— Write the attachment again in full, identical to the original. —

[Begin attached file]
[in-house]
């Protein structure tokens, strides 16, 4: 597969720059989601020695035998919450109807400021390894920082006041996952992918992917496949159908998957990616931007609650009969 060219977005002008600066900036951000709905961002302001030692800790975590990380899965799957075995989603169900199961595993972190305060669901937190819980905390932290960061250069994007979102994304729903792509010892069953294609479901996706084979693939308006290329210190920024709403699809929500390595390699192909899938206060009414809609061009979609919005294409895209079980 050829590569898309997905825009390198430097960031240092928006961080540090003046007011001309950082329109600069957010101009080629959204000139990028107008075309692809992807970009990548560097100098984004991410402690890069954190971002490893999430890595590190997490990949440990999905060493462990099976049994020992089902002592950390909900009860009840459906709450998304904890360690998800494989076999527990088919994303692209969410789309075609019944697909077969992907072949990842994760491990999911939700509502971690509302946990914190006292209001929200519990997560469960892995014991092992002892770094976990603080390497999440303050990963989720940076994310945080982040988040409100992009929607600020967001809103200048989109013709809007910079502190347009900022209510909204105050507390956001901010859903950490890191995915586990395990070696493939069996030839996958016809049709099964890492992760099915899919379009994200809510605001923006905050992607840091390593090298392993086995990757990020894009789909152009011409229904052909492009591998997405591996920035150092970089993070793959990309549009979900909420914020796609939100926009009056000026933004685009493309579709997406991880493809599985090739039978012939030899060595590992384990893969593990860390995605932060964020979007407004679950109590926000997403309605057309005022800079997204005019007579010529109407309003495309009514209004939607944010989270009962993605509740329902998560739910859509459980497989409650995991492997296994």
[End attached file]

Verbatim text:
[in-house]
């Protein structure tokens, strides 16, 4: 597969720059989601020695035998919450109807400021390894920082006041996952992918992917496949159908998957990616931007609650009969 060219977005002008600066900036951000709905961002302001030692800790975590990380899965799957075995989603169900199961595993972190305060669901937190819980905390932290960061250069994007979102994304729903792509010892069953294609479901996706084979693939308006290329210190920024709403699809929500390595390699192909899938206060009414809609061009979609919005294409895209079980 050829590569898309997905825009390198430097960031240092928006961080540090003046007011001309950082329109600069957010101009080629959204000139990028107008075309692809992807970009990548560097100098984004991410402690890069954190971002490893999430890595590190997490990949440990999905060493462990099976049994020992089902002592950390909900009860009840459906709450998304904890360690998800494989076999527990088919994303692209969410789309075609019944697909077969992907072949990842994760491990999911939700509502971690509302946990914190006292209001929200519990997560469960892995014991092992002892770094976990603080390497999440303050990963989720940076994310945080982040988040409100992009929607600020967001809103200048989109013709809007910079502190347009900022209510909204105050507390956001901010859903950490890191995915586990395990070696493939069996030839996958016809049709099964890492992760099915899919379009994200809510605001923006905050992607840091390593090298392993086995990757990020894009789909152009011409229904052909492009591998997405591996920035150092970089993070793959990309549009979900909420914020796609939100926009009056000026933004685009493309579709997406991880493809599985090739039978012939030899060595590992384990893969593990860390995605932060964020979007407004679950109590926000997403309605057309005022800079997204005019007579010529109407309003495309009514209004939607944010989270009962993605509740329902998560739910859509459980497989409650995991492997296994």